3 best practices: Refactoring, Code Review, Pair Programming
Keeping your technical debt at an acceptable level is essential to maintaining your project under control. Refactoring, Code Reviews and Pair Programming are 3 useful practices.
When you refactor a part of your application, you redesign it in order to make the code more efficient and clearer. Although refactoring provides no improvement in business features, and could even provoke regressions, it is a good idea to do some from time to time. It is less risky and less time-consuming if you have good automated test coverage; if you have tools and indicators to monitor this, it will make refactoring seem much less daunting a task.
A code review consists in having two developers read, discuss and occasionally correct each other’s code. It goes without saying that while doing code review, the developers aren’t producing new features or writing new code. Having said this, you should quickly see an improvement in your quality KPIs followed by a shift towards higher code quality and better design techniques.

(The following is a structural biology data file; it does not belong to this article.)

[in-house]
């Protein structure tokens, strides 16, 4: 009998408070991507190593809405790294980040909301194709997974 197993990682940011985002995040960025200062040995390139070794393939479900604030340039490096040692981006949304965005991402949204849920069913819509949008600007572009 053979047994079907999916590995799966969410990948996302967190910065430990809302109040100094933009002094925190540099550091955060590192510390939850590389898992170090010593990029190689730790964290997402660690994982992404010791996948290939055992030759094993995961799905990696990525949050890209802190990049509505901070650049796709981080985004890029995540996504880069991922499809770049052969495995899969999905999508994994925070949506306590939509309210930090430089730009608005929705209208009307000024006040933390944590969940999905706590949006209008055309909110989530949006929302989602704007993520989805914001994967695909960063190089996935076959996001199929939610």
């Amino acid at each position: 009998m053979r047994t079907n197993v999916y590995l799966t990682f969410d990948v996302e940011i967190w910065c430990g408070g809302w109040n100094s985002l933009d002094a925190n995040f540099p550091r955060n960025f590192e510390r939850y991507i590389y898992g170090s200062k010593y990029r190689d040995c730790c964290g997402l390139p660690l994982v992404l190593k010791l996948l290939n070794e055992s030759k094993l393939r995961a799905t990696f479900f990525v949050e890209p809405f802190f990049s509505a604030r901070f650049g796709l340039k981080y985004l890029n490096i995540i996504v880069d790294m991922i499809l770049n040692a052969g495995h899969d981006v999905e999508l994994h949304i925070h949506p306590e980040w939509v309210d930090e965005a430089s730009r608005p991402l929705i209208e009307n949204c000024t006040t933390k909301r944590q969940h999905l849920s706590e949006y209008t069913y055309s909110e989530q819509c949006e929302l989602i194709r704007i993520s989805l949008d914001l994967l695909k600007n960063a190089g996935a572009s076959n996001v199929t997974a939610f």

Popularized by XP methodology, pair programming consists in having one developer code while the other one reviews and makes comments. It does have its detractors, however, as it seems at first glance that a given feature will end up taking twice as long to produce. The reality, though, is more nuanced; the duo will produce higher quality code and will learn from each other. Try it in your team from time to time, and see what impact it has on code quality.
For a project manager, these 3 practices can all prove useful in their own right. But it’s not because you’re implementing regular code reviews in your team that you should forget about refactoring or not try some pair programming. The challenge is more about balancing the three, to keep your technical debt as low as possible.
To help managers in the decision making process, there are tools with code analyzers and defect-hunting modules that provide reports and indicators such as % of duplicated code, the respect of coding standards, the absence of comments etc.. These tools are designed to support global continuous improvement in code quality and can therefore be used to define the quality management strategy.